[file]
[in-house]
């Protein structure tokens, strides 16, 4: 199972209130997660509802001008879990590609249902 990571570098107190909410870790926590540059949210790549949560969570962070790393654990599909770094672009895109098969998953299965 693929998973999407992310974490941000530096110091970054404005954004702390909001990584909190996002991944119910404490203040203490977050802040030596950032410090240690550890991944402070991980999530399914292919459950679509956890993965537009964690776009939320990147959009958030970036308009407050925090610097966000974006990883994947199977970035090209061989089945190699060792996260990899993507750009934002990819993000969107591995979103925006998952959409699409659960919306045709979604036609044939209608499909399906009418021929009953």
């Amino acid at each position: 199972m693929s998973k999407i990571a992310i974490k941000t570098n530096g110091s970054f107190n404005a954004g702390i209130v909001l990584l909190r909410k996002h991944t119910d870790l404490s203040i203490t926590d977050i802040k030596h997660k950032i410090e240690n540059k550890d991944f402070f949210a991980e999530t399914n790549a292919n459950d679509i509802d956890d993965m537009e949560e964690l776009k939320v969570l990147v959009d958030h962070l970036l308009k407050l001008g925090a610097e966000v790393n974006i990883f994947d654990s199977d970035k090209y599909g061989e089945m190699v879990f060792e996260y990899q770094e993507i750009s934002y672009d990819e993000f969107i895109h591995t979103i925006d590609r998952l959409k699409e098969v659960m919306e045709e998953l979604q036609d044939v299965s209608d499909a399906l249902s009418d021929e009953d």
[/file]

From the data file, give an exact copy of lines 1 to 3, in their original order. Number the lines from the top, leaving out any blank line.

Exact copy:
[in-house]
């Protein structure tokens, strides 16, 4: 199972209130997660509802001008879990590609249902 990571570098107190909410870790926590540059949210790549949560969570962070790393654990599909770094672009895109098969998953299965 693929998973999407992310974490941000530096110091970054404005954004702390909001990584909190996002991944119910404490203040203490977050802040030596950032410090240690550890991944402070991980999530399914292919459950679509956890993965537009964690776009939320990147959009958030970036308009407050925090610097966000974006990883994947199977970035090209061989089945190699060792996260990899993507750009934002990819993000969107591995979103925006998952959409699409659960919306045709979604036609044939209608499909399906009418021929009953």
């Amino acid at each position: 199972m693929s998973k999407i990571a992310i974490k941000t570098n530096g110091s970054f107190n404005a954004g702390i209130v909001l990584l909190r909410k996002h991944t119910d870790l404490s203040i203490t926590d977050i802040k030596h997660k950032i410090e240690n540059k550890d991944f402070f949210a991980e999530t399914n790549a292919n459950d679509i509802d956890d993965m537009e949560e964690l776009k939320v969570l990147v959009d958030h962070l970036l308009k407050l001008g925090a610097e966000v790393n974006i990883f994947d654990s199977d970035k090209y599909g061989e089945m190699v879990f060792e996260y990899q770094e993507i750009s934002y672009d990819e993000f969107i895109h591995t979103i925006d590609r998952l959409k699409e098969v659960m919306e045709e998953l979604q036609d044939v299965s209608d499909a399906l249902s009418d021929e009953d």